Our MT program was reaccredited in 1986 for the maximum period of seven years, so we had no doubts that the steps we took were appropriate.

The 2 + 2 program opened in the fall of 1986, with three juniors. Enrollment rose to seven students last September when four new juniors arrived. Recruitment has been slower than expected, but that's understandable when one considers the nationwide decline in medical technology enrollments. We are adding more students each year and will eventually reach our maximum enrollment of 24 (or 12 per class for the two years of clinical coursework).

We plan to do an extensive evaluation over the next few years. We will be tracking the students' grade point average and performance on certification exams. And we will be taking a look at our recruitment efforts. We are staring to see transfer students, which is an encouraging sign.

A senior seminar has been incorporated into the summer practicum. Students will discuss such topics as budgeting with a hospital financial officer and medical ethics with our chaplain. There will also be an organized review for the certification exams. This will not only help the students but also give the staff a better idea of how well we are doing.

We have learned a great deal during our affiliation, including the fact that a private Jesuit college and a not-for-profit Episcopalian hospital can work together very well.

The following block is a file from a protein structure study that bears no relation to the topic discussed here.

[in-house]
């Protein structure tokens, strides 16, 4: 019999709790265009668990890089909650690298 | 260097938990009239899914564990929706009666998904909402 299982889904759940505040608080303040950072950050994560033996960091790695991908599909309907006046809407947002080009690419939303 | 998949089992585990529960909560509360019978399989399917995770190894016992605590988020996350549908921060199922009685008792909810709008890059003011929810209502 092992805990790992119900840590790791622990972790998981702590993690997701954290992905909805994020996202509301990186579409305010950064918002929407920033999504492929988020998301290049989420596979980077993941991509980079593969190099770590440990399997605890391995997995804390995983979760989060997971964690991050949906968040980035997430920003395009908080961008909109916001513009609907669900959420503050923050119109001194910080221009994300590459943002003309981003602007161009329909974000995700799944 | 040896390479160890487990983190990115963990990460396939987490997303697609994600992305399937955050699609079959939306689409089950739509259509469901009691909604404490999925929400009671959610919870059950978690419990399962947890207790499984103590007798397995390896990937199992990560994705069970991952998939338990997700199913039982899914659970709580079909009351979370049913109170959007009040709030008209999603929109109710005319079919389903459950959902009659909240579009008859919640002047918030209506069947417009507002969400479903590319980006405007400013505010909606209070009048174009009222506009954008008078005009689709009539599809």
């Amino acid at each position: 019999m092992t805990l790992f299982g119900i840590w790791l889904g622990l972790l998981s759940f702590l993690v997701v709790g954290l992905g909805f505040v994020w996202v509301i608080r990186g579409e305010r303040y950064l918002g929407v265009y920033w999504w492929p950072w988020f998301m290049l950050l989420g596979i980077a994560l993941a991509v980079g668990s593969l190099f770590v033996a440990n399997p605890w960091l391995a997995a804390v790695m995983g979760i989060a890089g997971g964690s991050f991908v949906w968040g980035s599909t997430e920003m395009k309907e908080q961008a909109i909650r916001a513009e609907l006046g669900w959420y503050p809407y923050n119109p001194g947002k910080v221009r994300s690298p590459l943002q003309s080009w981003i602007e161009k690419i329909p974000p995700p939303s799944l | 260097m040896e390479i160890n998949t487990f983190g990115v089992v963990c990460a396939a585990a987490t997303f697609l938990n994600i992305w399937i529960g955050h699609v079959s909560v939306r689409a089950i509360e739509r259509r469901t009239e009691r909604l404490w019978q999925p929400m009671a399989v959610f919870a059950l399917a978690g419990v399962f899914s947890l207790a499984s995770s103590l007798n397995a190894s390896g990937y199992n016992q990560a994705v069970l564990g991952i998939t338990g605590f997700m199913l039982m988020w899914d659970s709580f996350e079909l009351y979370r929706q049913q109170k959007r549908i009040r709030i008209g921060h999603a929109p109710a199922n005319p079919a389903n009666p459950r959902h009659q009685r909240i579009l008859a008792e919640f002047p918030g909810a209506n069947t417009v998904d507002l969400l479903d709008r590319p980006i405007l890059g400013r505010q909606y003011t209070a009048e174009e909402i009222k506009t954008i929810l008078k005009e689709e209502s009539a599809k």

COPYRIGHT 1988 Nelson Publishing
No portion of this article can be reproduced without the express written permission from the copyright holder.
Copyright 1988 Gale, Cengage Learning. All rights reserved.

Article Details
Printer friendly Cite/link Email Feedback
Title Annotation:medical technology; 2 years of coursework at college, 2 years of clinical coursework at the laboratory
Author:Bertrand, Kay C.; O'Kell, Richard T.
Publication:Medical Laboratory Observer
Date:Jul 1, 1988
Previous Article:The new generation of joint ventures.
Next Article:A quality circle improves pediatric phlebotomy.

Related Articles
Is medical technology accreditation really necessary?
The merging of two medical technology programs.
Lab personnel shortage: the growing crisis.
What a consortium of MT educators can do.
Assessing the survival of an MT school.
Who will staff the laboratory of the '90s?
Giving comps between practicum and certification.
The university's role in helping MTs feel like professionals.
Raise public awareness of the laboratorian's role in health care.
Med-lab summer camp helps students explore career possibilities.

Terms of use | Copyright © 2017 Farlex, Inc. | Feedback | For webmasters